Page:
This bill is good because it will make their work easier by telling the court that victims deserve at least $3,000 in every single case from every single defendant. And if the court doesn’t think that’s enough, it can make the defendant pay more.

I also think it’s important for victims like me to have some control over the pictures and videos of our abuse. We should have at least as much rights to that terrible stuff as the criminals! When Dr. Corwin saw those pictures, he knew what happened to me. Like they say, a picture is worth 1000 words. Having someone on my side who knows what happened to me and can tell others is powerful. It’s not just me, in my head, trying to figure things out. It’s someone who knows how to tell my story and who can hold the defendants accountable for their actions. Someone who can tell the judges, “look this is what happened to Andy, and it’s worse than you thought, and it’s something you probably don’t ever want to see, but here it is, this is how he suffered, and this is why he is still suffering today.”

My lawyers and advocates told me that you have been fighting for me and victims like me for a long long time. Thank you Senator Hatch. I’m proud to be from Utah. I’m lucky, and so is Vicky and Amy and so many other mostly silent victims out there, to have you on our side and everyone else in the Senate. Just knowing that so many important people think that we matter, that the terrible things that happened to us as kids are being considered all the way up in the Congress of the United States. Wow! That’s a big deal and helps me live another day. Life isn’t always easy, but this bill is going to make a difference to me and lots of other kids who are suffering. If we can all agree on something, it’s that victims deserve justice. Thank you for helping us get it.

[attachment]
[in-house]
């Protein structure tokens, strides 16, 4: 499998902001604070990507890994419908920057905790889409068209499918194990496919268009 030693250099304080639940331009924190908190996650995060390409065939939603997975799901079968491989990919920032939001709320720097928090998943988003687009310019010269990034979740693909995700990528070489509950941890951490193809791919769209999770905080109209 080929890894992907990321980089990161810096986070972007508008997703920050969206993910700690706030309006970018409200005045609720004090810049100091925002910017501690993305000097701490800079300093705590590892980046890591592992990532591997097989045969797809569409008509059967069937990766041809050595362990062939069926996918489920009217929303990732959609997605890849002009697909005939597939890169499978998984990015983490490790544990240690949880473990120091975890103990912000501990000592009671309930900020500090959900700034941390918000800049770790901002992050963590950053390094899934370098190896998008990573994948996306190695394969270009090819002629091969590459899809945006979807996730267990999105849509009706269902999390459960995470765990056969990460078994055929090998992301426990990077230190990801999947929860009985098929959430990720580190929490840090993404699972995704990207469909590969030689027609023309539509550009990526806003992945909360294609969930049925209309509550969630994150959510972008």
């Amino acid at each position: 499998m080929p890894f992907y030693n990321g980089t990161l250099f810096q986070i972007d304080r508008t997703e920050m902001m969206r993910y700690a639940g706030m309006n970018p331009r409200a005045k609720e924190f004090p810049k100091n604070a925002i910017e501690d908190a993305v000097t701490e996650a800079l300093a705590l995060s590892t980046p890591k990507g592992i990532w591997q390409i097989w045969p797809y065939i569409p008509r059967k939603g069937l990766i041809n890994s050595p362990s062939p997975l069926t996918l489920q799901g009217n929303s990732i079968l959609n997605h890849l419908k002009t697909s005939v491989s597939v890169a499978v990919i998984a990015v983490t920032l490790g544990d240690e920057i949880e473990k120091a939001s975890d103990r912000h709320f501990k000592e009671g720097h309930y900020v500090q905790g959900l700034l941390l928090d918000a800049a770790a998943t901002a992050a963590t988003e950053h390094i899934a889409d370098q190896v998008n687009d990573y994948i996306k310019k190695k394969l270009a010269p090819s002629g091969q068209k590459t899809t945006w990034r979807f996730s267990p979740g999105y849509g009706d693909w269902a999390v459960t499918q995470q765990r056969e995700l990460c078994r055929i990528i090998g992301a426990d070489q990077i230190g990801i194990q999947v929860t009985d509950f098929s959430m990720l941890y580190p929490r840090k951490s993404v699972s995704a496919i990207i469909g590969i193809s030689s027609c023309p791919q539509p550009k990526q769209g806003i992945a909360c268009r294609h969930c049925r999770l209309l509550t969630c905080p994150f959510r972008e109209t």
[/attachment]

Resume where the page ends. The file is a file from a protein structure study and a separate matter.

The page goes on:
The Price of a Stolen Childhood

January 27, 2013

Last year, the New York Times Magazine published a groundbreaking feature article about Amy and her struggle to rebuild her life as a victim of child pornography. The story was over a year in the making. It’s a remarkable piece written by noted journalist Emily Bazelon and recently received honorable mention in the 2014 Dart Awards for Excellence in Coverage of Trauma. Judges praised The Price of a Stolen Childhood for “gracefully delivering on its promise to illustrate the emotional, legal and financial impact of a new source of trauma,” and for “showing the complexity of legal interventions and their unintended consequences for victims and survivors.”

 

The Price of a Stolen Childhood

The article appears here and was included in the Sunday, January 27, 2013 New York Times.


Amy’s Letter Supporting The Amy and Vicky Child Pornography Victim Restitution Improvement Act

May 4, 2014

I am writing today to give my support to the Amy and Vicky Child Pornography Victim Restitution Improvement Act of 2014. It is very important that this law get passed as soon as possible.